How to deal with a bully

There’s always at least one in every class. You know who I’m talking about. For me it was Debbie Albright.

There’s always at least one in every class. You know who I’m talking about.

For me it was Debbie Albright.

Debbie, my third grade classmate, was blond and petite. I wasn’t. I was Karen with the big feet.

Debbie was popular, but she was also a bully. I can now see her popularity solely stemmed from the fact that if you weren’t her friend then you were her enemy.

From Day One I was her enemy.

She joyfully and enthusiastically took it upon herself to make each and every day of my school life miserable. It was a mission for her. A vocation of sorts, one might say.

I well remember the day Debbie and I met. It was the first day at a new school for me. Because we moved lots I always had plenty of those first-day days. I was used to them.

Those were the dreaded days when the teacher would parade you like a prized catch in front of the class.

Some of you likely know the routine.

Teacher: “Boys and girls, I would like you to meet…”

Unfortunately for me, my maiden name was Floëting (pronounced floating), a good old German name, but the kind of name which other, meaner, kids gleefully latched onto.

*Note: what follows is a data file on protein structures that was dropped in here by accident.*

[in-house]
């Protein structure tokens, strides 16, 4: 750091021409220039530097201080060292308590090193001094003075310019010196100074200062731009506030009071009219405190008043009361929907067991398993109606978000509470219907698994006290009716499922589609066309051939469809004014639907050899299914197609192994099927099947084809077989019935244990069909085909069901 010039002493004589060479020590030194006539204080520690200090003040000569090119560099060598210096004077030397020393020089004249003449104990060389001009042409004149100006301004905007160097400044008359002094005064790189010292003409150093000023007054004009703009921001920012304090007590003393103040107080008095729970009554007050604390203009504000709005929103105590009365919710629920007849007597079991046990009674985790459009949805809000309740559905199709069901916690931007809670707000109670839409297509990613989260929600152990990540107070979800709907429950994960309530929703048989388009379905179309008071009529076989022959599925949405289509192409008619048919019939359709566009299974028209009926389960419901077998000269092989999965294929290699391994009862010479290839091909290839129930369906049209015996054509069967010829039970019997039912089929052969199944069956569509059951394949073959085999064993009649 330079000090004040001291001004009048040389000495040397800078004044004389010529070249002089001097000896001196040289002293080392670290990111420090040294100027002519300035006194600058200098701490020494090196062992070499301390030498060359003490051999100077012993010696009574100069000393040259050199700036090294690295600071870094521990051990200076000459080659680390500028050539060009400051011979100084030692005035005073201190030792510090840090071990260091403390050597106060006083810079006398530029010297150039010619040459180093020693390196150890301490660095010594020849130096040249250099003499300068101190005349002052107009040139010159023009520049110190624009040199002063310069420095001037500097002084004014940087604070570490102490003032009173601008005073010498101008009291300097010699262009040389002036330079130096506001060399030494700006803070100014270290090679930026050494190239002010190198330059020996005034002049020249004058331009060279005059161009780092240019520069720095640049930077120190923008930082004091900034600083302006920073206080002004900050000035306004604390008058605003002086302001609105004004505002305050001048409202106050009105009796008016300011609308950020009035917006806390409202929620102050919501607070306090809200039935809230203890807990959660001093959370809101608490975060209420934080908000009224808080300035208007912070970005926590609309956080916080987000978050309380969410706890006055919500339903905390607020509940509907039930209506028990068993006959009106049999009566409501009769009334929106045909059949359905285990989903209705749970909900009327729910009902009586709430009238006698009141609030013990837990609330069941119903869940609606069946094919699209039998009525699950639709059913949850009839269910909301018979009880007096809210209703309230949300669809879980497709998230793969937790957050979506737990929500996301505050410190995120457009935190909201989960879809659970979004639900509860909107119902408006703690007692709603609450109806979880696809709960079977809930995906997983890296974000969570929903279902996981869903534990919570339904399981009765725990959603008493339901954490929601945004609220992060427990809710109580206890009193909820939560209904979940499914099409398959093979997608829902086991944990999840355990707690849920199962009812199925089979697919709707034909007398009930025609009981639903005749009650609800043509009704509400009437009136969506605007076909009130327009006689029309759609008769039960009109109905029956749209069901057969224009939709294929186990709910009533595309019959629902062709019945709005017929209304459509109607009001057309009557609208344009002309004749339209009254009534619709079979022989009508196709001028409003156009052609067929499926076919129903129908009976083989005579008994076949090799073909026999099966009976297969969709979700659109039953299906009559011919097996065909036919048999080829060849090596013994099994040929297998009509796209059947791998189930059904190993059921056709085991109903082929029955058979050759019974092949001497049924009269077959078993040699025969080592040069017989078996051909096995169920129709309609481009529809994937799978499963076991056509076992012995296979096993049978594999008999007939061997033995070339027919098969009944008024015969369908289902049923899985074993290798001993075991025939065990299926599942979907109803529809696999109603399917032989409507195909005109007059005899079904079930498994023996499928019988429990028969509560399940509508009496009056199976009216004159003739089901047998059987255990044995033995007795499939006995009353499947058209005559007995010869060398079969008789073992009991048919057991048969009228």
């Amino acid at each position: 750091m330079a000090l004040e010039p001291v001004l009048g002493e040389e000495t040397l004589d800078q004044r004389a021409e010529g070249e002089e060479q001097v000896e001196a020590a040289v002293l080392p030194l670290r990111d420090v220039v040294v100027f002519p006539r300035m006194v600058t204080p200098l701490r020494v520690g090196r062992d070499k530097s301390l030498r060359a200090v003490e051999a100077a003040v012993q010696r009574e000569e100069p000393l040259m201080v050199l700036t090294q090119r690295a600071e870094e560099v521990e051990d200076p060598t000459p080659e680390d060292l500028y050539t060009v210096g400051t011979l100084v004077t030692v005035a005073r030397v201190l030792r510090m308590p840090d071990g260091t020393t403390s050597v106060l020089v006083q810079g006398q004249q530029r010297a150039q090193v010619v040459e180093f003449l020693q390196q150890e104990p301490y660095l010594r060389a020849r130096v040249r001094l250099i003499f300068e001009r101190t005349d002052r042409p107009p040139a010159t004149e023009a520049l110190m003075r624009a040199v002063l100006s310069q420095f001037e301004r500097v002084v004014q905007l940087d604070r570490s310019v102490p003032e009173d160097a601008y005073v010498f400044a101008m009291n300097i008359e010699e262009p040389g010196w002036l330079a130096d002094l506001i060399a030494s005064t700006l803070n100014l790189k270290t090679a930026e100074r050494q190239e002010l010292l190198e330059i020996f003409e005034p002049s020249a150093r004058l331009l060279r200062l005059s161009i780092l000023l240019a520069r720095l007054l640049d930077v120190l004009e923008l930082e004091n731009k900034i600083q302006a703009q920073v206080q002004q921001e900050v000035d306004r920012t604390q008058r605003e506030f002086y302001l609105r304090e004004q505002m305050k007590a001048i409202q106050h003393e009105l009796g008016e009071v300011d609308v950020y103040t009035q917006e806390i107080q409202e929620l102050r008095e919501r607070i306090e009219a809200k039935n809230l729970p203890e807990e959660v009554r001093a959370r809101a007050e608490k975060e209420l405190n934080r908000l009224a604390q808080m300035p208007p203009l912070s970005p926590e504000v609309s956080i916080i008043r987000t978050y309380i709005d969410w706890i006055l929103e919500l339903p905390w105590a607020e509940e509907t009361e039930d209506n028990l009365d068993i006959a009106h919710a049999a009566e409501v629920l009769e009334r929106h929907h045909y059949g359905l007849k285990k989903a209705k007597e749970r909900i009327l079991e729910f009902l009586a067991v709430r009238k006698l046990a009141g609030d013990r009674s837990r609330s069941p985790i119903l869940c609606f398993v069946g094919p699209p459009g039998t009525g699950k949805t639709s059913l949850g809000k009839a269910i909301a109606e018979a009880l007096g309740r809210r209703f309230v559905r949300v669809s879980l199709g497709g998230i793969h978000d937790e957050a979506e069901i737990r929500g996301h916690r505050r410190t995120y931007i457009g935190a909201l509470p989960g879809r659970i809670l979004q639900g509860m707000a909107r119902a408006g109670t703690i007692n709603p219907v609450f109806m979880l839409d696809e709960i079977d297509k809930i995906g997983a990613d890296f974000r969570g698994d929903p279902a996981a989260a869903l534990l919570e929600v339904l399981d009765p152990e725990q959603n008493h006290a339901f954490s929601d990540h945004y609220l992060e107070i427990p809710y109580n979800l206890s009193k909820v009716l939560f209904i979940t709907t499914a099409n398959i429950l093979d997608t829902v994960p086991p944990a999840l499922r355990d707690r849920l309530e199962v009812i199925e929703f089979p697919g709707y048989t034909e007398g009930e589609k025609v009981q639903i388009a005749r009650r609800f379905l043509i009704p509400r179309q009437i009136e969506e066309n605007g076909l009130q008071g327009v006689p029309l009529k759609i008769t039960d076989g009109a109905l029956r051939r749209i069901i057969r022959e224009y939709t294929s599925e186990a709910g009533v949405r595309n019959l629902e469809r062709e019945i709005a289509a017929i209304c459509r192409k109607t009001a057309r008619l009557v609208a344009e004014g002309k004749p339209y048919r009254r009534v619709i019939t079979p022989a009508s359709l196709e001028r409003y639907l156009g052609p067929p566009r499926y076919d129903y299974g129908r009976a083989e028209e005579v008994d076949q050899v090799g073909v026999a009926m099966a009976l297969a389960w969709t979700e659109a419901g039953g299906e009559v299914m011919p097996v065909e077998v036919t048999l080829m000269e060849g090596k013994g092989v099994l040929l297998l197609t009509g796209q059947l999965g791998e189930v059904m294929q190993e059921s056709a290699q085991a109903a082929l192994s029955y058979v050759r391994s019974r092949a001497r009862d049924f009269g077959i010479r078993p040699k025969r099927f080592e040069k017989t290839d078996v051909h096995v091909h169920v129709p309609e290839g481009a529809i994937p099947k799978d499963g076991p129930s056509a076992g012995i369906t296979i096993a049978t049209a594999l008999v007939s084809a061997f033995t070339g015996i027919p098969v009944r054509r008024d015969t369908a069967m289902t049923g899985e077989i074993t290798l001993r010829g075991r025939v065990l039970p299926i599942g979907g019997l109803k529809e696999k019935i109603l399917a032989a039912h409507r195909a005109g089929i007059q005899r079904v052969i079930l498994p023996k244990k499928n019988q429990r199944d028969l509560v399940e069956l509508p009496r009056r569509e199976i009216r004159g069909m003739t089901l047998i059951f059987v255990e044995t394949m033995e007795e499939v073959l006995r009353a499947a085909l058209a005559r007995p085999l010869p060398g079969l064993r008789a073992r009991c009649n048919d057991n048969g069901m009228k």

“Ha, ha! You’re a boat!”

“Are you going down the river?”

I’d heard them all.

Or so I thought.

The girl in the second row narrowed her eyes and with great disdain said, “Floating in pee.”

That was Debbie Albright and that’s when I knew my work was cut out for me.

I can now laugh about the floating in pee business, but back then it hurt to be the butt end of jokes.

Nonetheless, I smiled gamely and hoped for a better tomorrow.

The following day wasn’t much better. As I slipped into my desk I heard, “I smell pee.”

And so it went, unrelentingly, day after day after day.

I was taught to never throw the first punch, either physically or verbally. It was OK if I defended myself against a punch, but it was never ever okay to initiate the punch. But that was beginning to wear thin.

Debbie deserved a punch and maybe even a kick, but I couldn’t act on it.

So I hatched a plan. A plan for Debbie. A brilliant plan which would not leave the stain of blood on my hands.

That night after school I went home, tore a strip of aluminum foil off the roll and locked myself in the bathroom. Digging frantically through the medicine cabinet I found my ammunition.

It read: Ex-lax. I grinned as I grabbed several squares of Ex-lax and wrapped them in foil.

I grinned when I went to sleep and I was still grinning the following day when I went to school, the foil-wrapped goodie stuffed in my lunch bag along with my tuna sandwich.

They say timing is everything. I agree.

That day at lunch I made certain to sit near Debbie. I saw her eyeing me, waiting to verbally pounce on me. That was OK by me.

“Hey floating pee girl whatcha got there?” she asked as I unpacked my lunch.

“My lunch,” I answered, eyes averted.

“Is that chocolate?” she asked as she eyed the foil-wrapped prize.

Before I could answer she grabbed the foil, unwrapped it, and plopped the chocolaty pieces in her mouth. I smiled as she taunted me with lip-smacking noises.

And I was still smiling when, just before the end of the school day she frantically ran out the classroom door on the way to the bathroom.


Sometimes timing is everything.